One action people can take to promote racial equity in sustainable fashion is to simply buy from clothesmakers of color. Like MelaninASS, the Instagram account @BuyfromBIPOC, founded by teacher and sustainable fashion influencer Emi Ito, focuses on highlighting the works of sustainable designers of color and is one such place where consumers can find people to support. Other action items include hiring people of color for executive creative positions at fashion companies, pursuing BIPOC ownership throughout a company’s supply chain, rewriting trade agreements like NAFTA, which have shown to lead to unlivable wages and unsafe working conditions in developing countries, and advocating for fair media representation.

In 2019, Drakeford and McGuire hosted Sustainable Brooklyn’s “EARTH” symposium which focused on fashion, food and wellness. The duo are planning to bring Sustainable Brooklyn’s educational symposiums to more cities in the US and are set to debut two more, dubbed “FIRE” and “WATER” in 2020.

The Diversity Ethos

Raj and Akhil Shah of Ably and other fashion ventures.
Raj and Akhil Shah of Ably and other fashion ventures.

Brothers Raj and Akhil Shah know something about harnessing creative and economic power for good. Coming from an entrepreneurial family that sold textiles in the coastal city of Mombasa, Kenya, the Shahs immigrated to the US in the ’70s, and started their first apparel company, Shah Safari, in Seattle.

Since then, Raj and Akhil have founded several other apparel companies affiliated with Shah Safari, including International News, AW Outfitters, Zebra Club, and Mecca USA, and have donated to over 33 charities including in India and Kenya where they still maintain some of their business operations. The brothers have also become well known for their knack for celebrating cultural trends in an authentic and non-appropriating way. Shah Safari, inspired by Indian culture, and bold, baggy, Mecca USA apparel targeted to the hip-hop community, are a couple of examples.

“You have to ask whether a brand intends to celebrate a certain culture or simply piggyback on a market trend and profit from that,” says Raj Shah. “It pays to inspect the purity of the brand’s intention and whether the brand supports nonprofits and other groups that seek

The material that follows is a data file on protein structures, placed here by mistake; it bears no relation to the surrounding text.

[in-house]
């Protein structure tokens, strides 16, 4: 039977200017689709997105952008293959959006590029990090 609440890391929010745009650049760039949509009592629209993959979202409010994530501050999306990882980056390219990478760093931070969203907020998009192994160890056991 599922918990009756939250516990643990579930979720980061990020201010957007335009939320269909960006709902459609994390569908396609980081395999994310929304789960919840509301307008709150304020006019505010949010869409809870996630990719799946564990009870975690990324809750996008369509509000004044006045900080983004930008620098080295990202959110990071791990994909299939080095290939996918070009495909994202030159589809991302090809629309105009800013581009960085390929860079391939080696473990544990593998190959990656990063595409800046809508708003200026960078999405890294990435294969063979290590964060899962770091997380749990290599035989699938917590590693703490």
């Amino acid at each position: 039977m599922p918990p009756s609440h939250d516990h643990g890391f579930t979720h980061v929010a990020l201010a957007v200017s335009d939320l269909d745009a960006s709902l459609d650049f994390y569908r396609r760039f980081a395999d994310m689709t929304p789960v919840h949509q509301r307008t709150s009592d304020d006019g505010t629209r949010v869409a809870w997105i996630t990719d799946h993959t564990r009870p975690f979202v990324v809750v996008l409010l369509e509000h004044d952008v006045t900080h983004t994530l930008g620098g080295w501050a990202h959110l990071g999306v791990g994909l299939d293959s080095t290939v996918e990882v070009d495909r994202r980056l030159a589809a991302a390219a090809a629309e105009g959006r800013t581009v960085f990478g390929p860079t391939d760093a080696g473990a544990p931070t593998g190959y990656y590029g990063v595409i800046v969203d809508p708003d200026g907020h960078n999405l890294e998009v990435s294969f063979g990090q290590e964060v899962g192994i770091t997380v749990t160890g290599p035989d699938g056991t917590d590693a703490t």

to empower and better the lives of those whose cultures they are emulating.”

The brothers’ newest venture, Ably, explores adding a coating called Filium (patent pending) to fabrics made from natural materials to repel liquids, stains, and odors, in an effort to reduce the number of times garments must be washed. The Filium coating is produced according to bluesign® standards.

The Shahs’ marketing efforts for Ably set a positive example for other sustainable apparel companies. Shah says Ably targets its clothing design and messaging to Gen Z, 48 percent of whom identify as non-Caucasian, according to the Pew Research Center.

“A big part of our ethos is diversity and inclusion—from how and where we manufacture our clothing, to the personnel we employ throughout our operations, to how we treat our employees and vendors around the world,” says Raj Shah.

Why Green Fashion Matters

Green America’s 2019 Toxic Textiles report addresses the disproportionate burden carried by the communities that host clothing factories around the world.

When consumers use their money to support green fashion companies and designers, they’re not only investing in environmental sustainability, but environmental justice as well. Supporting minority-owned businesses also helps to close historic racial wealth gaps and boost representation in the green economy.

Being intentional with our purchases can slow, and even end wastefulness, pollution, and inequality perpetuated by the apparel industry by pressuring companies to do better. Fashion has always followed the lead of the people and we have the power to make every thread we wear count for a greater purpose.

From Green American Magazine Issue